He had approached the HC earlier this year, challenging the order of a special court from March last year that denied him bail both on merits and medical grounds.
He had told the HC that he suffered from advanced stages of the Parkinson’s disease and various other ailments.
The NIA, however, had filed an affidavit in the HC last month opposing his bail plea. The central agency had said Swamy was a Maoist and part of a conspiracy to create unrest in the country. It had said there was no “conclusive proof” of his medical ailments.
Last Friday, Swamy, through advocate Desai, filed a fresh plea challenging section 45D(3) of the Unlawful Activities (Prevention) Act (UAPA), that imposes stringent bar on grant of bail to an accused charged under the Act.
The section, Swamy had said, created insurmountable obstacles for an accused to be granted bail and was thus, violative of one’s fundamental right to life and liberty.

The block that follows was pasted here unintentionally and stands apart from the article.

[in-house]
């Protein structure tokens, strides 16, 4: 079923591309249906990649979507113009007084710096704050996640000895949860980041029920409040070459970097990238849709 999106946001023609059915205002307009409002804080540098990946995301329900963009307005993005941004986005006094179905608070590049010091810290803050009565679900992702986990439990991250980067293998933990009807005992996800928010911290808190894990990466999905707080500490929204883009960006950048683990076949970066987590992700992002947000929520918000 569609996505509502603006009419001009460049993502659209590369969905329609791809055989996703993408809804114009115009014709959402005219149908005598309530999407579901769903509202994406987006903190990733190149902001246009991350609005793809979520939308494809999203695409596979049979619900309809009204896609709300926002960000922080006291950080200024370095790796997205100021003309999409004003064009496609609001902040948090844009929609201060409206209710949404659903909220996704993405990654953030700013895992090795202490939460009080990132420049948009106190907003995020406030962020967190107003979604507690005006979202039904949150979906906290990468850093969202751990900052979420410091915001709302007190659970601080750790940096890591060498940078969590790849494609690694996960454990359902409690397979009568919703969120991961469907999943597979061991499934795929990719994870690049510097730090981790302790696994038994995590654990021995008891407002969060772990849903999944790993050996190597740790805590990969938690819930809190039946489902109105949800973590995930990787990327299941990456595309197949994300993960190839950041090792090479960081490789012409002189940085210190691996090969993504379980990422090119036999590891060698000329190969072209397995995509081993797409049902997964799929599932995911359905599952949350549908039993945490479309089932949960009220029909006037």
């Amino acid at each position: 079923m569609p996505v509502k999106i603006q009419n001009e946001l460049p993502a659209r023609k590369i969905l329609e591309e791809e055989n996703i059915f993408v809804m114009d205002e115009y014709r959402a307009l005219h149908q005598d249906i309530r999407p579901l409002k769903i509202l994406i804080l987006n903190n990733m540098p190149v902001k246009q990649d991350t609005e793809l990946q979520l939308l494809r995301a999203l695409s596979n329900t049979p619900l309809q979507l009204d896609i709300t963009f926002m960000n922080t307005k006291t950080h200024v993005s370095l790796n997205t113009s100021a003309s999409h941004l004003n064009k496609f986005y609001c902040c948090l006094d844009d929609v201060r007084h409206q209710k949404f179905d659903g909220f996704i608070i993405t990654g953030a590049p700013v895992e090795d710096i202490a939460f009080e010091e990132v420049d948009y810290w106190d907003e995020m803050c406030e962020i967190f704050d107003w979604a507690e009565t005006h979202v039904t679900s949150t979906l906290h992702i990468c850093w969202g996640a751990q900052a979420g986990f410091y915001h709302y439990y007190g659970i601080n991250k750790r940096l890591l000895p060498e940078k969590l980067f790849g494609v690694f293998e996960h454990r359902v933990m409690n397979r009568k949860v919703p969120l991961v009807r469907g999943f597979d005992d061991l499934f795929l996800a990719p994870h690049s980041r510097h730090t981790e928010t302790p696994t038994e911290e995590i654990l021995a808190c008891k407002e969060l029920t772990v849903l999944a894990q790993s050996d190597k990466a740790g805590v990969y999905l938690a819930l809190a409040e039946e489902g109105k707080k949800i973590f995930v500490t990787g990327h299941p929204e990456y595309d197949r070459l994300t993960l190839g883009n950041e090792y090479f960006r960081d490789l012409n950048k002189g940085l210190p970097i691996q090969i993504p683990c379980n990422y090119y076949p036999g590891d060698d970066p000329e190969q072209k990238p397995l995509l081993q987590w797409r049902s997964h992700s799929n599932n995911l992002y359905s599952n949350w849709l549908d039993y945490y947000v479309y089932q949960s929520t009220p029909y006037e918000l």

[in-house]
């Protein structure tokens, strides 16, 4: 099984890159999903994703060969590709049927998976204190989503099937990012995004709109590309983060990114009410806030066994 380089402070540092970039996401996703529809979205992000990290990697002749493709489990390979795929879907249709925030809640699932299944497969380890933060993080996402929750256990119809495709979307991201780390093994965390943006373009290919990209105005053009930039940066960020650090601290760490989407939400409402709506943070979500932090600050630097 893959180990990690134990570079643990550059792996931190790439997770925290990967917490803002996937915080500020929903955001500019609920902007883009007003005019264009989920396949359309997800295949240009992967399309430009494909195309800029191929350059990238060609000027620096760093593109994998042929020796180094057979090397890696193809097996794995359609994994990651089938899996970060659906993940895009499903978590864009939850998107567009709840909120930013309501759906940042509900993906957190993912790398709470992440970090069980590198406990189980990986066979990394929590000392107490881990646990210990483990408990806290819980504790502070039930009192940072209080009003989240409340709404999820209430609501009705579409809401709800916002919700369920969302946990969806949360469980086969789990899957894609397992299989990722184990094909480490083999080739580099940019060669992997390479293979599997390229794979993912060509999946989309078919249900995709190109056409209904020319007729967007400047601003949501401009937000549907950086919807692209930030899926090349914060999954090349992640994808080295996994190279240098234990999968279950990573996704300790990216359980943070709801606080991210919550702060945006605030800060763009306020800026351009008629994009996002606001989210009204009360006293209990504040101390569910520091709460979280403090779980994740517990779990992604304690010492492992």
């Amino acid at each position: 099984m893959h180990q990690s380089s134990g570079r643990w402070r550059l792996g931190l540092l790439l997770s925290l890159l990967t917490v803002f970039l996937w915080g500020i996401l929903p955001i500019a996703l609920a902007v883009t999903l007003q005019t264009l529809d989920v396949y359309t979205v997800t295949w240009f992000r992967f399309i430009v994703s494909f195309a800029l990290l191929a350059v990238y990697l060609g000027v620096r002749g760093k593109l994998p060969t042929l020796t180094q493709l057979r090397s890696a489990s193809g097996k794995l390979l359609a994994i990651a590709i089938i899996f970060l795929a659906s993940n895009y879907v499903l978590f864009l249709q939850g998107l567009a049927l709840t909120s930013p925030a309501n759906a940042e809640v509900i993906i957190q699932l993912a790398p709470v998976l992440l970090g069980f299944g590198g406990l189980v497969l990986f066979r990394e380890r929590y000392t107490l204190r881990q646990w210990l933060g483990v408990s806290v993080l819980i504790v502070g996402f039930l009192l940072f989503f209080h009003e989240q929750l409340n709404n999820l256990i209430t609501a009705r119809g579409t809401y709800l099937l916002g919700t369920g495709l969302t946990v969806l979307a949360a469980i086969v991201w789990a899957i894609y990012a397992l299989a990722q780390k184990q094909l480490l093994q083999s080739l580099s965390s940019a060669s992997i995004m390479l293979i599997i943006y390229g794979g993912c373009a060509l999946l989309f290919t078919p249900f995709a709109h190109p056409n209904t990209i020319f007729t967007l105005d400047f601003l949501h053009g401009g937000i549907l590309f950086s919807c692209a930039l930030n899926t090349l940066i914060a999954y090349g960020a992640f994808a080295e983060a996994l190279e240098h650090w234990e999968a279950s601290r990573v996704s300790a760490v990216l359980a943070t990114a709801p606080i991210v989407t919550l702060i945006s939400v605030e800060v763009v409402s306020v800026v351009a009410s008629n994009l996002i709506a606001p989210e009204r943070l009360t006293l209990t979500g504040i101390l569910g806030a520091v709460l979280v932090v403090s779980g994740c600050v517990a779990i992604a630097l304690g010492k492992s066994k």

His medical bail plea and the fresh plea were listed for hearing last Friday, but could not be taken up by the HC due to “paucity of time.”
The court had at the time adjourned the hearing to July 6, and extended Swamy’s stay at the private hospital till then.
On Monday, it acceded to Desai’s request for not disposing of the pleas.
The HC said it will hear Desai’s submissions on the UAPA plea on July 13.
The Elgar Parishad case is related to inflammatory speeches made at a conclave held in Pune on December 31, 2017, which, the police claimed, triggered violence the next day near the Koregaon-Bhima war memorial located on the outskirts of the western Maharashtra city.
The police had claimed the conclave was organised by people with alleged Maoist links.